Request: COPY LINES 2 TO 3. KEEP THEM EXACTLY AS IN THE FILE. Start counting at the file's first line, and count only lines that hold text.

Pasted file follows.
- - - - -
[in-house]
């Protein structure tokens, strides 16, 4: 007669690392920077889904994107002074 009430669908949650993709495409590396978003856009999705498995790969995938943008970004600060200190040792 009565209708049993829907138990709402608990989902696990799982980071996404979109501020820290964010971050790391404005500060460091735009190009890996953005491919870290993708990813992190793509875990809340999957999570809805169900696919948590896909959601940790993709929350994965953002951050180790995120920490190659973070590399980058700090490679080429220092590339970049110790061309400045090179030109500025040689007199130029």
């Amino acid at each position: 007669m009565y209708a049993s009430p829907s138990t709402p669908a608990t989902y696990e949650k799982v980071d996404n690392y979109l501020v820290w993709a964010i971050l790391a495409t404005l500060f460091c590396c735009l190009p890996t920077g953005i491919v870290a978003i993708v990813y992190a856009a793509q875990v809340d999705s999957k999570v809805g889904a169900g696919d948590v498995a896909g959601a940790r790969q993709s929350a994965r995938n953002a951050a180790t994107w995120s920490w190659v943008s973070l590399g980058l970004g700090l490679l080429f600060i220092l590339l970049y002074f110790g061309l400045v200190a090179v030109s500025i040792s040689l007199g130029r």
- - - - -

């Protein structure tokens, strides 16, 4: 007669690392920077889904994107002074 009430669908949650993709495409590396978003856009999705498995790969995938943008970004600060200190040792 009565209708049993829907138990709402608990989902696990799982980071996404979109501020820290964010971050790391404005500060460091735009190009890996953005491919870290993708990813992190793509875990809340999957999570809805169900696919948590896909959601940790993709929350994965953002951050180790995120920490190659973070590399980058700090490679080429220092590339970049110790061309400045090179030109500025040689007199130029």
């Amino acid at each position: 007669m009565y209708a049993s009430p829907s138990t709402p669908a608990t989902y696990e949650k799982v980071d996404n690392y979109l501020v820290w993709a964010i971050l790391a495409t404005l500060f460091c590396c735009l190009p890996t920077g953005i491919v870290a978003i993708v990813y992190a856009a793509q875990v809340d999705s999957k999570v809805g889904a169900g696919d948590v498995a896909g959601a940790r790969q993709s929350a994965r995938n953002a951050a180790t994107w995120s920490w190659v943008s973070l590399g980058l970004g700090l490679l080429f600060i220092l590339l970049y002074f110790g061309l400045v200190a090179v030109s500025i040792s040689l007199g130029r």